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  • Freitag, 30. August 2024
  • Badehaus
  • 19:00
  • 20:00

Veranstalter: Trinity Music

Spiritual Cramp is what happens when you treat the English Beat’s “Mirror In The Bathroom” as a... mehr

Spiritual Cramp is what happens when you treat the English Beat’s “Mirror In The Bathroom” as a guide for living. Spiritual Cramp is what happens when you argue that Mick Jones was the best Clasher, at first just to annoy the older punks, but eventually you realize you meant it all along. Spiritual Cramp is what happens when a band has never read Nietzsche and stares too long at the rude boys. Spiritual Cramp is what happens when Tony Manero and Richard Ashcroft strut into each other on the sidewalk, coming from opposite directions, and both refuse to give way. Eventually they kiss, roughly at first but with increasing tenderness. At the three minute mark, they stop and part as exes, with memories that’ll last a lifetime.

Spiritual Cramp may chafe at the fanciness of the above description. Spiritual Cramp describe themselves as a punk band. If pressed, they’ll describe their sound as “Fast down strokes. Upstrokes. Reggae inspired. Hip hop production. Big loud stage show. Ferocity, but reigned in, and played on small amps.” Which is accurate, as far as that goes, especially when they cite both Tom Tom Club and The Strokes as influences. It at least indicates that Spiritual Cramp—as much as they’re punk or hard mod—is at heart a dance band. Like The Clash, Big Audio Dynamite, Kaiser Chiefs (first two albums only), Turnstile, and the Murder City Devils are all dance bands. Or maybe a dance band like if LL Cool J had kept his live band and taken Mama Said Take You Out on the road as an Oi! band. Point is: whatever Spiritual Cramp may claim to reign in, this remains body music.

In the same vein, Spiritual Cramp’s self assessment also fails to mention that, years before the current nü Oi! Revival, Spiritual Cramp was bringing back gang vocals as pop, and popping moped wheelies in DIY parking lots from coast to coast. And anyone who has seen the SF band, since their inception in 2016, knows that they are a fancy band; stylish, impressively reeking of charisma, and fully aware that “show business” without the “show” is a grim business indeed. And they know as well as any punx that life is grim enough. Even if one subscribes to a Cock Sparrian belief in the inevitability of the wall, that doesn’t mean either the shooter or shootee needs to look uncool for the duration of that last cigarette. So Spiritual Cramp are fancy in the same way that The Untouchables (the band, but also the movie) and Talulah Gosh were fancy. Ruggedly fancy in the way Blur were fancy when Oasis forced them to go to the gym and affect a fondness for football. In the way that skinheads are fancy when they attend a funeral, a wedding, or a Paul Weller concert. At least that’s what the music sounds like; like the band just wiped the shit off their shitkickers, just wiped the blood off their Oxbloods, hopped on their lil’ baby motorcycles, and made it to the chapel just in time to marry their super hot sweetheart, who’s only gotten hotter since she/he/they got that Crisis tattoo covered up.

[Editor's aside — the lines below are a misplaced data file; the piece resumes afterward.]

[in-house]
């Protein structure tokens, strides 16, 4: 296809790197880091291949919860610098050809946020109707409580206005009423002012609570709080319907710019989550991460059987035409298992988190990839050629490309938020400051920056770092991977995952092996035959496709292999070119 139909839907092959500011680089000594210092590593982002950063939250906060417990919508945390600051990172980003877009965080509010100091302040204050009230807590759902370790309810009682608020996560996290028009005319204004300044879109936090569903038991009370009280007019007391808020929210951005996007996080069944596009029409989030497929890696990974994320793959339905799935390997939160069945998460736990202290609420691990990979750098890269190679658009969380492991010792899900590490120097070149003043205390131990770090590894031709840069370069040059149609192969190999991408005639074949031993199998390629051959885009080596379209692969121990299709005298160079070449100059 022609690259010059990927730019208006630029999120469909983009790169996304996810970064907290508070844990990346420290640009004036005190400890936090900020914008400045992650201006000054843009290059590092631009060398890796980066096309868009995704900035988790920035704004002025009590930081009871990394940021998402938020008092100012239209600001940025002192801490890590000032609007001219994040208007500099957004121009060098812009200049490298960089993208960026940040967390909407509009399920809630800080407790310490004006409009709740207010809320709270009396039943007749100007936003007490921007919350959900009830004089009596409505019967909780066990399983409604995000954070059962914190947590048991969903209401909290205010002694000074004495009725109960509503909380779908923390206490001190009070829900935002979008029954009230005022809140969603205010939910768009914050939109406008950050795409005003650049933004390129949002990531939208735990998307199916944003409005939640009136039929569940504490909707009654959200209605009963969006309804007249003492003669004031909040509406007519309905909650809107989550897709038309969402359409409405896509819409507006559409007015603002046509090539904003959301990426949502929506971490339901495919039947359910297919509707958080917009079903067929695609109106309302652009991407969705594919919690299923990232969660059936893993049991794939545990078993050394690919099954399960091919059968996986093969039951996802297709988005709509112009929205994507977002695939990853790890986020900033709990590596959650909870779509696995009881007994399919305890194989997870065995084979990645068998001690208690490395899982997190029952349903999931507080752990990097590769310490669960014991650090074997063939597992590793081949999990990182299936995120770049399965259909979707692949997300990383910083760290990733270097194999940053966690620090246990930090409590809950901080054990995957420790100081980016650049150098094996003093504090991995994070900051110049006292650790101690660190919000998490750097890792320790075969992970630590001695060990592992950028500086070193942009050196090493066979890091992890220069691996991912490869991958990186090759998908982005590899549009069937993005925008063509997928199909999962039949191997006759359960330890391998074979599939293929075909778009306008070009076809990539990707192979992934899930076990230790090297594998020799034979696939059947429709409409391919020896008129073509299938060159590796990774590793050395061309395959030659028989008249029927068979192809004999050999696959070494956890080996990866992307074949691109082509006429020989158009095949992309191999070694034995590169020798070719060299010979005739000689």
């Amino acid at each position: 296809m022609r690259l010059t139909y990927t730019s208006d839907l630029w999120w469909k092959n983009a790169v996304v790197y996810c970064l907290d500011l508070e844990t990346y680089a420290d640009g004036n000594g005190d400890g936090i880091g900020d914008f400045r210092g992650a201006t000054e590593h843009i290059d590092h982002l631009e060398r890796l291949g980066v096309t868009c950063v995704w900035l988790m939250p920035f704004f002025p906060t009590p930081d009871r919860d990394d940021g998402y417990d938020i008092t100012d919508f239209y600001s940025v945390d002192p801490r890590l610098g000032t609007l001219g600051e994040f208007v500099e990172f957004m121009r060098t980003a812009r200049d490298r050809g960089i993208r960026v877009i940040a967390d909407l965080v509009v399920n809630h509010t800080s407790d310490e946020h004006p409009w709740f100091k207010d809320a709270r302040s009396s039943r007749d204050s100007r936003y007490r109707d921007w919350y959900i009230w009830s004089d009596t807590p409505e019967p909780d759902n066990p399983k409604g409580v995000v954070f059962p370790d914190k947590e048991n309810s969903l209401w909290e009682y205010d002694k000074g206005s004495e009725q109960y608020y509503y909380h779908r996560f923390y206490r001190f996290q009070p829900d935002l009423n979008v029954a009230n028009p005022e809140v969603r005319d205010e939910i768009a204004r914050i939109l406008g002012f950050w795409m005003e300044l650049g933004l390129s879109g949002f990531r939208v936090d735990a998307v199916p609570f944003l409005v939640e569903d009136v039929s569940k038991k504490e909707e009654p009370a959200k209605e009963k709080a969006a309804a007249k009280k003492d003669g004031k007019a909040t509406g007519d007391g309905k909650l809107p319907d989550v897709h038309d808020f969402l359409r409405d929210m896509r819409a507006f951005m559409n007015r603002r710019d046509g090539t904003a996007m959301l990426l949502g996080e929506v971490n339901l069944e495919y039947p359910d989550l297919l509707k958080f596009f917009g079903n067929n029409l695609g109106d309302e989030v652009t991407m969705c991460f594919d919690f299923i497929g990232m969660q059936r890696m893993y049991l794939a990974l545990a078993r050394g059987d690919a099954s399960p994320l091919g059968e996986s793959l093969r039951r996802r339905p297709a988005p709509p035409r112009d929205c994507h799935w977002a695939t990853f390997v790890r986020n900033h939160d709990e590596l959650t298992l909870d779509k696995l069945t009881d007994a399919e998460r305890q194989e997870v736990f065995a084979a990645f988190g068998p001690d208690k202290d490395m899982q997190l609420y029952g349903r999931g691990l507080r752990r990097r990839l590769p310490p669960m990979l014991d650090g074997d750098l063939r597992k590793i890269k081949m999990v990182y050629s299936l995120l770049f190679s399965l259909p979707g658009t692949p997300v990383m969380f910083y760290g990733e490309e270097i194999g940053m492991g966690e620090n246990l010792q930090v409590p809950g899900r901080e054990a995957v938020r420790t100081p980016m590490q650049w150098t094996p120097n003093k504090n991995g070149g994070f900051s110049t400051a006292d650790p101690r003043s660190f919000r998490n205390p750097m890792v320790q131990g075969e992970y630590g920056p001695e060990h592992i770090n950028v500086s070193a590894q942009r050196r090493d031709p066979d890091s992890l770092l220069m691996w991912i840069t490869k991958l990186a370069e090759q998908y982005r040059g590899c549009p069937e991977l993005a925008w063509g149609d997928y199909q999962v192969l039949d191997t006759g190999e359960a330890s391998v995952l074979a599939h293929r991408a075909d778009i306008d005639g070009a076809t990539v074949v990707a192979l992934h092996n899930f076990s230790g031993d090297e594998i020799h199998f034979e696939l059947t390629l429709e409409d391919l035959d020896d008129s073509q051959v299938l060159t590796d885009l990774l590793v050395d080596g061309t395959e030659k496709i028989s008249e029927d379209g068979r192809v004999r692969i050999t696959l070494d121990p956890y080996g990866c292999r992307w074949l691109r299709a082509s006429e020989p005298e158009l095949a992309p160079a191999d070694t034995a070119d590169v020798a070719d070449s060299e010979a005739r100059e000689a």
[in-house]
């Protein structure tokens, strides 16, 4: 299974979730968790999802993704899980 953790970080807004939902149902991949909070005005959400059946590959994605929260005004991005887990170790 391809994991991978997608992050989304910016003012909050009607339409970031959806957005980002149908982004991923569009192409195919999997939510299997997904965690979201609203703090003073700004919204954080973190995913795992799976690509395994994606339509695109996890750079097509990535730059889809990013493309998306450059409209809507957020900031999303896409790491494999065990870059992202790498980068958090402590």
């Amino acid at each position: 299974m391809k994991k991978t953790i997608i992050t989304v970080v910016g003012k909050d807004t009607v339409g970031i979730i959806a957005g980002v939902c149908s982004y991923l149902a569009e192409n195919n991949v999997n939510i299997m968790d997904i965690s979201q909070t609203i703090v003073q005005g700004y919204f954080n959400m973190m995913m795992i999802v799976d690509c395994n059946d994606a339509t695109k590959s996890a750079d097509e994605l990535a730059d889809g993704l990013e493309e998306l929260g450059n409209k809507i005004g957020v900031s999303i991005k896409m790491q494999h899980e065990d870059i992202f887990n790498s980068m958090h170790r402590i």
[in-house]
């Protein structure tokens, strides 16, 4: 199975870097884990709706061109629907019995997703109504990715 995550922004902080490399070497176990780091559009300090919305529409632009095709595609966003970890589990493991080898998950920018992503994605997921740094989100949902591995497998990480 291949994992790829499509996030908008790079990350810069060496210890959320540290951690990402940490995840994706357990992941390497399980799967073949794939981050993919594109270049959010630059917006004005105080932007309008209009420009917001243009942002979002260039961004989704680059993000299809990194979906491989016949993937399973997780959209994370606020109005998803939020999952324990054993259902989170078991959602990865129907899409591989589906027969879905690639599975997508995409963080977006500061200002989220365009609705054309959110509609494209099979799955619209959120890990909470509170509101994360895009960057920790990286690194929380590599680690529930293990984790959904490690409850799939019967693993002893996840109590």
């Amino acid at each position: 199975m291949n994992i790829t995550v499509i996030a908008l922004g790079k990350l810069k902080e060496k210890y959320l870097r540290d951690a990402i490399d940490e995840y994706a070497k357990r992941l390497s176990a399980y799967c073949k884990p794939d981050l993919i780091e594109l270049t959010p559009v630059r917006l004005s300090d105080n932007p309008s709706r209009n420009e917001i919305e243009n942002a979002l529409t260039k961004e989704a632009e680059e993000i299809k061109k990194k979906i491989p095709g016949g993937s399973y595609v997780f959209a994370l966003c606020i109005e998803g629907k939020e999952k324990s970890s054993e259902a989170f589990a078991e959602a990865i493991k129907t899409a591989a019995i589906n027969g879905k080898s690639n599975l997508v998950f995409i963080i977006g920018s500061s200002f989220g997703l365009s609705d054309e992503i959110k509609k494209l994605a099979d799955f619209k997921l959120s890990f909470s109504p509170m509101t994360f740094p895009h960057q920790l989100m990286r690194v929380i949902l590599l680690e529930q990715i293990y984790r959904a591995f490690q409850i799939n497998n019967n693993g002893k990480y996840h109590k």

None of this is to say that Spiritual Cramp’s self-titled debut (after numerous EPs and a Deranged Records released compilation of early 7”s) is in any way a purely stylish affair. The fragile honesty of bands like Shop Assistants inform the work heavily, in both guitar and lyrical themes. Even from the band’s beginnings, Spiritual Cramp was about, in part, “acting like loud assholes, but really you’re just projecting your own insecurities and taking up space because you want to be seen.” The songs on the new album are heavy with this self-interrogation, even when delivered via two and a half minute bounce house thrill rides. When not tunefully raging/ranting about riots, killer cops, and societal decay, singer Michael Bingham is going deep and lacerating on his own sense of inadequacy, complicity, and an overwhelming inclination towards cutting off his own nose to spite every face in the bar. There’s also a gloriously sweet and bracingly lovely song (“Herbert’s On Holiday”) about how the singer’s sad-sack-of-shit life was saved by his wife (who, to be clear, has never, as far as I know, ever had a sketchy tattoo to cover up). All together, the album is ten tracks of jagged bubblegum (like Bazooka Joe if it tasted good and had funnier comicstrips), which sound huge and propulsive, but not in a way that feels forced or even overly intentional. With the added benefit of also feeling true. With the onset popularity of various and sundry tuff-boy guitar rock, it can be difficult to separate the real ones from the next-Turnstile strivers, but Spiritual Cramp’s place within a gritty and sweet rock and roll tradition—that started with The Standells and Eddie Floyd’s “Big Bird,” was reborn in 1977, and has been maintained by bands ranging from Supergrass to Algiers to Chubby and The Gang—is unassailable. The sound is accessible, ready for the big stage, but with a sly sneer befitting the absurdity of modern life, and a casual integrity that would make Joe Strummer’s patented Bullshit Detector™ rub up against Spiritual Cramp’s slim fits and purr.

Spiritual Cramp is Michael Bingham (vocals), Michael Fenton (bass), Jose Luna (auxiliary percussionist), Jacob Breeze & Nate Punty (guitars), and Julian Smith on drums. Spiritual Cramp was produced by Bingham and Fenton, with additional production by Luna and Carlos De La Garza (m83, Paramore, Best Coast, The Linda Linda’s) who also mixed the album. It was mastered by Dave Collins and engineered by longtime friend and collaborator Grace Coleman, at Different Fur Studios in San Francisco.


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